The US Food and Drug Administration (FDA) issued a final regulation today, Wednesday, saying that at the levels dentists use for tooth cavity
filling, elemental mercury in dental amalgam does not harm patients, although adverse health effects are known to occur at higher exposures.
Dental amalgam is made by combining mercury with other metals such as silver, copper and tin.
Under the new regulation, dental amalgam is classified as Class II, denoting moderate risk. Devices in Class II can be made subject to special FDA safety and effectiveness controls (in addition to the manufacturing standards required of all medical devices regardless of their risk level).
The announcement has received a mixed response. While the American Dental Association said they agreed with the FDA decision, a consumer group that is against using mercury in dental fillings said it showed contempt for children and the unborn.
The ADA said in a statement released earlier today that the new classification puts amalgam in the same category as gold and tooth-colored composite fillings, and puts the decision about dental treatment where it belonged, between the dentist and the patient.
ADA President Dr John Findley said dentists were doctors who specialized in oral health, and that the FDA decision underscored what the Association has long supported:
"A discussion between dentists and patients about the full range of treatment options to help patients make educated decisions regarding their dental care."
The ADA has supported a class II designation for dental amalgam since 2002 when the FDA first proposed the move, and has since emphasized that numerous studies, including two large clinical trials published in 2006, and others since, support the conclusion that amalgam is a "valuable, viable and safe choice for dental patients".
But Consumers for Dental Choice called the FDA move "disappointing", describing it as an "about face" because it did not call for stringent precautions for pregnant women and children.
They informed the media earlier today that last June they filed a court settlement that required the FDA to remove claims about the safety of mercury amalgams from its website and issue an advisory that said:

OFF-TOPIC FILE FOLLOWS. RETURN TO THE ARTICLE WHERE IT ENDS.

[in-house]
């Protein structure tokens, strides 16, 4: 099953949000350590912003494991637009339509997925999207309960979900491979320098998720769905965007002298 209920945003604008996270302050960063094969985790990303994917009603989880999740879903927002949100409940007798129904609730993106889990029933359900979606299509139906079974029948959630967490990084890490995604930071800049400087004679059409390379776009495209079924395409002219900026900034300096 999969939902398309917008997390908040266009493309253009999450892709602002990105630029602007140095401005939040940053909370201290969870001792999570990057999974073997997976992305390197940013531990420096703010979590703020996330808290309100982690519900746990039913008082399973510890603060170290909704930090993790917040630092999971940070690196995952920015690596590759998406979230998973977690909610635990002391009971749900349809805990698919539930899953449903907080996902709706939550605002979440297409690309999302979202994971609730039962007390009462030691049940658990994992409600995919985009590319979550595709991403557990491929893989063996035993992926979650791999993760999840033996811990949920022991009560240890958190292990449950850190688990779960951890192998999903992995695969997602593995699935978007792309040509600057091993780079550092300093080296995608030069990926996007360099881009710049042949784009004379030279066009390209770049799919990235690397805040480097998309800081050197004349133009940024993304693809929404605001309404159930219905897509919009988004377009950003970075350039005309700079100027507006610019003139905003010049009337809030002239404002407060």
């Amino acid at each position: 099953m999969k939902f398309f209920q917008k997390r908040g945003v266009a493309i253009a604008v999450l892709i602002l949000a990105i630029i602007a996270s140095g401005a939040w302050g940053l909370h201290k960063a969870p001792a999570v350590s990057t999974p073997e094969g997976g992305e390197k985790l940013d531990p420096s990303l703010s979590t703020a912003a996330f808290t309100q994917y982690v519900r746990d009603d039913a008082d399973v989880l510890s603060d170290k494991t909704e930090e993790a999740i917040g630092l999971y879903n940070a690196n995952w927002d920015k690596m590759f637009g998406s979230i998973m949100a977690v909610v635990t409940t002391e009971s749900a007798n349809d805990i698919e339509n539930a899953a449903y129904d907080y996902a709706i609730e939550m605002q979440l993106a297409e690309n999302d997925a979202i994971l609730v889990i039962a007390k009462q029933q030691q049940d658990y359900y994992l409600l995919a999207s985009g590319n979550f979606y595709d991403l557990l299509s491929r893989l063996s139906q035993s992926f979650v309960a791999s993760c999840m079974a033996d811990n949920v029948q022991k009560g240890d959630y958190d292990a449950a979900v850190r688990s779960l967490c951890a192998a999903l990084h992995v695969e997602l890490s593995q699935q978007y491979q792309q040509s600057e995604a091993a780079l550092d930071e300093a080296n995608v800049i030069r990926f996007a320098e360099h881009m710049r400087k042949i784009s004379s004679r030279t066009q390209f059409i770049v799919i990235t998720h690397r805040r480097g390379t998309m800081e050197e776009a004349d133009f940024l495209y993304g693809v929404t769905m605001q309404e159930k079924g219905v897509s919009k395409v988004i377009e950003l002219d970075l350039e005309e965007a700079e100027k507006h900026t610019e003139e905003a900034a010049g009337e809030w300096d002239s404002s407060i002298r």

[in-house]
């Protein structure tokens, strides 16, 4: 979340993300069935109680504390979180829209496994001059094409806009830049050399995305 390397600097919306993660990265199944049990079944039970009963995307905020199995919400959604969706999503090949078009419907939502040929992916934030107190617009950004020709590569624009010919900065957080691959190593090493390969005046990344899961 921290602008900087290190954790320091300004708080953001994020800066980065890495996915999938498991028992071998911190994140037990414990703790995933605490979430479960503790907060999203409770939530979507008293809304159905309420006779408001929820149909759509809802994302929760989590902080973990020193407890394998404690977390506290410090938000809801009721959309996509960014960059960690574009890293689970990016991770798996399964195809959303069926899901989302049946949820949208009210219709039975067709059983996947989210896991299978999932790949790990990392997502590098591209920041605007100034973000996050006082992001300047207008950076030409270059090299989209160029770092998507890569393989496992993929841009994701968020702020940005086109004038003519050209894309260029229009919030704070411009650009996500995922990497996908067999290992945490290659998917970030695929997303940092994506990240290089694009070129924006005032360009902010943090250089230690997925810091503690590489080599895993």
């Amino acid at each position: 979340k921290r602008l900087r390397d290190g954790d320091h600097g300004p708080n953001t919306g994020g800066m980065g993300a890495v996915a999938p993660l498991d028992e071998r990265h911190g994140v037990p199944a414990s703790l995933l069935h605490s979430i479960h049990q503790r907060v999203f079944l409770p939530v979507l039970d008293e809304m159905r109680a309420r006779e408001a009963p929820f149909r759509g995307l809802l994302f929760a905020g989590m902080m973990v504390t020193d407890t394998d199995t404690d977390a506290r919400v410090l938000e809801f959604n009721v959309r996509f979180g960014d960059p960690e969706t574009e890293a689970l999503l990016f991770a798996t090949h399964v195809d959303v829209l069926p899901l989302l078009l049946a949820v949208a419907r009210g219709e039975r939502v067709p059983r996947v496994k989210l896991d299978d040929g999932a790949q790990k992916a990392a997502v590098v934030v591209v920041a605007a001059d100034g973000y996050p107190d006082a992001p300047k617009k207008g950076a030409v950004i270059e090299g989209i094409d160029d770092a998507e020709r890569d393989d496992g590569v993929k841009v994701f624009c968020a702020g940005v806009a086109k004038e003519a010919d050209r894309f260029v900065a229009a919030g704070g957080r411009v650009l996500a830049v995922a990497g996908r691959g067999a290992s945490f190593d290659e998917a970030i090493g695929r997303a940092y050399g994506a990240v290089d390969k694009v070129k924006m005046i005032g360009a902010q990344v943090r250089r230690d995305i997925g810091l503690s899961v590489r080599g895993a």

"Dental amalgams contain mercury, which may have neurotoxic effects on the nervous systems of developing children and fetuses."
Charles G Brown, National Counsel for Consumers for Dental Choice, said the FDA bowed to the dental products industry and for the first time removed a warning about neurological harm to children:
"FDA broke its contract and broke its word that it would put warnings for children and unborn children for neurological damage."
"This contemptuous attitude toward children and the unborn will not go unanswered. We will see FDA in court," said Brown.
The Consumers for Dental Choice statement said:
"The FDA rule destroys a dental myth that the mercury becomes inert in the mouth; FDA says the vapors from dental mercury go into the human body."
They also said most consumers and most dentists already prefer to use resin composite, which does not contain mercury. Also, they said environmentalists are increasingly targeting amalgam because of mercury waste.
Brown said the FDA was alone in the world for failing to protect children and pregnant women from the dangers of mercury fillings.
Canadian dentists were told in 1996 not to put amalgam in fillings for children and pregnant women, British dentists were told not to do this in 1998 for pregnant women, while Norway and Sweden have banned amalgam altogether, said Brown, who accused the FDA of failing to "carry out its mission of protecting the public health".
The FDA said the special controls that it is imposing on dental amalgam are in a guide that recommends what should go in it, how to label the product and how to test its performance, among other things.
The FDA controls require that at the very least the label includes:
- A warning not to use dental amalgam in patients with mercury allergy.
- A warning telling dentists to use adequate ventilation when handling dental amalgam.
- A statement discussing the scientific evidence on the benefits and risks of dental amalgam.
- This discussion should include the risk of inhaled mercury vapor and should help dentists and patients make informed decisions about using dental amalgam.
Written by: Catharine Paddock, PhD